It’s a bad idea. A cryptocurrency makes a lot of sense to some libertarians. Here’s a universal currency, not controlled by any government, that allows individuals to conduct financial transactions privately, anonymously without any intermediary — banker or government — taking a cut. (At least in theory. The IRS has been public about getting its cut of Bitcoin trades.)
But back up a minute. Who needs such a currency? Criminals, yes. Terrorists, yes. Anyone else who wants to keep their affairs invisible to prying outside eyes — whether law enforcement, intelligence agencies, or a spouse in a contested divorce. That’s a very limited universe, and it’s not inhabited by the most honest of us. Big investors seeking to build a big position in a security have plenty of other tools.
It’s much too volatile. A currency is supposed to be a medium of exchange, not, primarily, an investment. Yes, currencies change in value, but nothing like Bitcoin, which rose from virtually nothing several years ago to above $19,000, then plunged to just under $7,600 before recently rebounding a bit. Why would anyone use an instrument that volatile to buy or sell anything?
They have no real value. The truth is that cryptocurrency advocates are misleading when they call these digital items a currency. Yes, technically they are currencies in that they can be used to buy some goods and services. But cryptocurrencies are fundamentally a speculation — people are buying hoping to sell later at a much higher price.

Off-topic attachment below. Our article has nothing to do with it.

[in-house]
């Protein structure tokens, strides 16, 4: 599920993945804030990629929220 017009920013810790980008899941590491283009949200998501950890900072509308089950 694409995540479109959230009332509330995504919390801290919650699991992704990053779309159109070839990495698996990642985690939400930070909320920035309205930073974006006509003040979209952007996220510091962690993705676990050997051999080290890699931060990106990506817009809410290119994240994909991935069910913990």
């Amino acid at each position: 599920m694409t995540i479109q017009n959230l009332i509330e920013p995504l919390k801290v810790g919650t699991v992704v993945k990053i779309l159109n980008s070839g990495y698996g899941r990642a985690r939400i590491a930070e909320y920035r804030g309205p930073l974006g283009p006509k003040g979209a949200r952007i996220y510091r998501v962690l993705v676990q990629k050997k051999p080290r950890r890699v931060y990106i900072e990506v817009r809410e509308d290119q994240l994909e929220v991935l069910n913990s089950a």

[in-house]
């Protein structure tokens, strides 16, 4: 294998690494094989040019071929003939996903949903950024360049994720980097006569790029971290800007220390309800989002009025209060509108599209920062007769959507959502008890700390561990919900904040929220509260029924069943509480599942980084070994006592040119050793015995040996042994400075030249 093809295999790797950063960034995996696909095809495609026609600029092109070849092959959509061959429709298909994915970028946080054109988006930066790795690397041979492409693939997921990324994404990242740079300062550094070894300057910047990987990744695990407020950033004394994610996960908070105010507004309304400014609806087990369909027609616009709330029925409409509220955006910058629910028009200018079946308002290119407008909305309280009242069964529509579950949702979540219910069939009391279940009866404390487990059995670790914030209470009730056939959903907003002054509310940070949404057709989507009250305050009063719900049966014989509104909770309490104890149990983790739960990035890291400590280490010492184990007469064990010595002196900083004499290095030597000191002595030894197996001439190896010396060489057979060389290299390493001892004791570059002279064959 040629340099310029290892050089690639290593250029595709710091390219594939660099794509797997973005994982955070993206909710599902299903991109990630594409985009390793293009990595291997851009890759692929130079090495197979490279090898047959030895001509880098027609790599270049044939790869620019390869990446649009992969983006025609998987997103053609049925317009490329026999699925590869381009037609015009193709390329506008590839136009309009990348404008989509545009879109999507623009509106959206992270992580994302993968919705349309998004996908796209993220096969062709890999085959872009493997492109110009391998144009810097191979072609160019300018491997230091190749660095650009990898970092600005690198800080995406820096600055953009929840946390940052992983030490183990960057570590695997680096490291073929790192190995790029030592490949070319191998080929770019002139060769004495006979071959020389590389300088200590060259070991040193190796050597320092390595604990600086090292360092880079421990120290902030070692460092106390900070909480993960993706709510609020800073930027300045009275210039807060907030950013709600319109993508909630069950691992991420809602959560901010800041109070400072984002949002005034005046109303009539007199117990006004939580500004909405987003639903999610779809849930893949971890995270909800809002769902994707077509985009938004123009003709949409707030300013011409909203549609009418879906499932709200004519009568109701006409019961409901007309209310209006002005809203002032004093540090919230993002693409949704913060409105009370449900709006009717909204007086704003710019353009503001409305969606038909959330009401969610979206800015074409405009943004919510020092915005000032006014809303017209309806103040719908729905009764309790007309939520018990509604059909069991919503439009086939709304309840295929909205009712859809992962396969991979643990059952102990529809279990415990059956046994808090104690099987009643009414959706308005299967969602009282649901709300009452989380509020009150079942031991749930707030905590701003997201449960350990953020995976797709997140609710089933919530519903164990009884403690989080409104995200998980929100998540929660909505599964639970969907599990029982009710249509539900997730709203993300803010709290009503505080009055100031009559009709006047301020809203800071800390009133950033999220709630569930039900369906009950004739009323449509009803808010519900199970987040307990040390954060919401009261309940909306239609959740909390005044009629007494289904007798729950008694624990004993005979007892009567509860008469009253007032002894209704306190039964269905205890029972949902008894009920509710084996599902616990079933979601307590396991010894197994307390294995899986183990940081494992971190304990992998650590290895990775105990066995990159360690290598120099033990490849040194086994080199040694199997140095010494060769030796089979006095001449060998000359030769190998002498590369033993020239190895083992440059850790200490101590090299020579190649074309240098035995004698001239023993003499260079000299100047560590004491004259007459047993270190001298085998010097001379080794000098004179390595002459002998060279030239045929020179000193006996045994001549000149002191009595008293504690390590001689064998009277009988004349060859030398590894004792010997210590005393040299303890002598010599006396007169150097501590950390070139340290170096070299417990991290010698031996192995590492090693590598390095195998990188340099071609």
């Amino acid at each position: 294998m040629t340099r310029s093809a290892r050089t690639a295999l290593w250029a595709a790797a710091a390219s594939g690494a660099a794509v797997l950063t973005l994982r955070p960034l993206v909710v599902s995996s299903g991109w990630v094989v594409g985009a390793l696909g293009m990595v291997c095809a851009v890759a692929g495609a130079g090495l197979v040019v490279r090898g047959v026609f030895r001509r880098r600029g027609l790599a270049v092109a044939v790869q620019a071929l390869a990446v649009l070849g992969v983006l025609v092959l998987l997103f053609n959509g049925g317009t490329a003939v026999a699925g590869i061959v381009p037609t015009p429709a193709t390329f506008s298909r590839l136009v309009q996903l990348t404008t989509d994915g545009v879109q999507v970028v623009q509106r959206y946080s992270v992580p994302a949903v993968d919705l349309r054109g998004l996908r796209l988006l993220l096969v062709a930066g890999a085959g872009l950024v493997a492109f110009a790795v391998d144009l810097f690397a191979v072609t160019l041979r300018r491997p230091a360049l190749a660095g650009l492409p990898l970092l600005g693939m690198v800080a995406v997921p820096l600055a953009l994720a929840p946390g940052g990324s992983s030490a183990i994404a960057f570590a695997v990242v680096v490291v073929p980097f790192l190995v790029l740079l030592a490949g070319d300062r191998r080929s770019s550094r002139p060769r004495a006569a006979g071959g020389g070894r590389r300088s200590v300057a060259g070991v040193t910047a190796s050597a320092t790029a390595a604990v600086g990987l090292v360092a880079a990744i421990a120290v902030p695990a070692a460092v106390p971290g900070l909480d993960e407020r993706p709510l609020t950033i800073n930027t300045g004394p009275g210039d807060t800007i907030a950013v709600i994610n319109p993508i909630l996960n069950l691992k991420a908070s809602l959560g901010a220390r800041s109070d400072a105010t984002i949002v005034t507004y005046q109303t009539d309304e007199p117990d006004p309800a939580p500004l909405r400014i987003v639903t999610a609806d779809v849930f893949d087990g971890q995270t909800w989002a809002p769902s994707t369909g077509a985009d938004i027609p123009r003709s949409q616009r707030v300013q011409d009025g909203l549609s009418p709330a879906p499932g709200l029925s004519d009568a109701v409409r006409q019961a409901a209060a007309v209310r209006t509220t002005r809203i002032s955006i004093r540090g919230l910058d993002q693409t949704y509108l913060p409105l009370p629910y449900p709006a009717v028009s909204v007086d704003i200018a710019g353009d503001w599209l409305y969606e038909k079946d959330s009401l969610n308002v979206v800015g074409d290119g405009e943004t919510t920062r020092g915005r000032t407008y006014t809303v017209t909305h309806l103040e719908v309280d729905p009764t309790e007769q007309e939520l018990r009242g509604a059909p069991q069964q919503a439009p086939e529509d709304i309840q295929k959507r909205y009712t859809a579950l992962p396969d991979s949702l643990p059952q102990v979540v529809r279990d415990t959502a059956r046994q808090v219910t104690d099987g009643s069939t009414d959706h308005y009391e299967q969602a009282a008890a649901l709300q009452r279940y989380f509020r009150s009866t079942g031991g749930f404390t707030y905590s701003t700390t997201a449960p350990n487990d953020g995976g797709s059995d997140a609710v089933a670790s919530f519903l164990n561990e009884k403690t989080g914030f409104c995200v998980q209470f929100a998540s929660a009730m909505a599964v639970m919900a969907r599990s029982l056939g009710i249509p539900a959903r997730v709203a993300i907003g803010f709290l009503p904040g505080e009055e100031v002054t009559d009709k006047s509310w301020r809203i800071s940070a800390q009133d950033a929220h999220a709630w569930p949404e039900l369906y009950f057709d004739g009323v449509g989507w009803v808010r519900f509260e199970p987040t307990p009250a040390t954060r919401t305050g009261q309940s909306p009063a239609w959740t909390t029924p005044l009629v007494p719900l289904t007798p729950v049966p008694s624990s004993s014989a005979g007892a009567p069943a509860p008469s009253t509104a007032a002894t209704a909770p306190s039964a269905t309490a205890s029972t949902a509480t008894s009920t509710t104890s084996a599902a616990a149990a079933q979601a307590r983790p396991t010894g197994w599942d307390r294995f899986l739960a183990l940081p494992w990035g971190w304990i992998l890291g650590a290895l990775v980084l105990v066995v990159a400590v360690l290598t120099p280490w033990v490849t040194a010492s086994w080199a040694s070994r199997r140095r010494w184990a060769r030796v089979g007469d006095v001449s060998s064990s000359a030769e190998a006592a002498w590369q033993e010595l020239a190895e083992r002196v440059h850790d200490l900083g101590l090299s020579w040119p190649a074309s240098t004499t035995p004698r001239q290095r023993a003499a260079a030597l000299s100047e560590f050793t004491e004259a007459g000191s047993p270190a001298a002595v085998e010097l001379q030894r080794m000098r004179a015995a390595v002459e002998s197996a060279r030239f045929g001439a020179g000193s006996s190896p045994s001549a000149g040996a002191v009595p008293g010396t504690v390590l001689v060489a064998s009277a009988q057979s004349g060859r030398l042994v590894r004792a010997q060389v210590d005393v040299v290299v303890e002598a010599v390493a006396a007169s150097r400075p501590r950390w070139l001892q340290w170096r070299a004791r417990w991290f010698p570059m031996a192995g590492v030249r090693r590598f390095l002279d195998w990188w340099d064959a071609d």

They’re a commodity. Anyone with the right computer skills — and enough cheap electrical power to produce the code and complex puzzles needed to launch a cryptocurrency — can do it.
The fact that there are more than 1,500 cryptocurrencies is more than sufficient proof that these are not a scarce item. A commodity that’s easy to re-invent is worth little, if anything.
It’s a bubble. Let’s suspend disbelief for minute and imagine cryptocurrencies are going to be a huge technological game changer like the Internet or airplanes or automobiles. Luddites, like me, can never see the next big thing until it’s too late to cash in on.
They are unregulated, and regulators are clamping down. Governments haven’t known what to do about cryptocurrencies. The currencies span the globe, making it difficult for any country to stop them. The lack of regulation has led to increased fraud in the crypto-markets.
Eulogy made by Steve Goldberg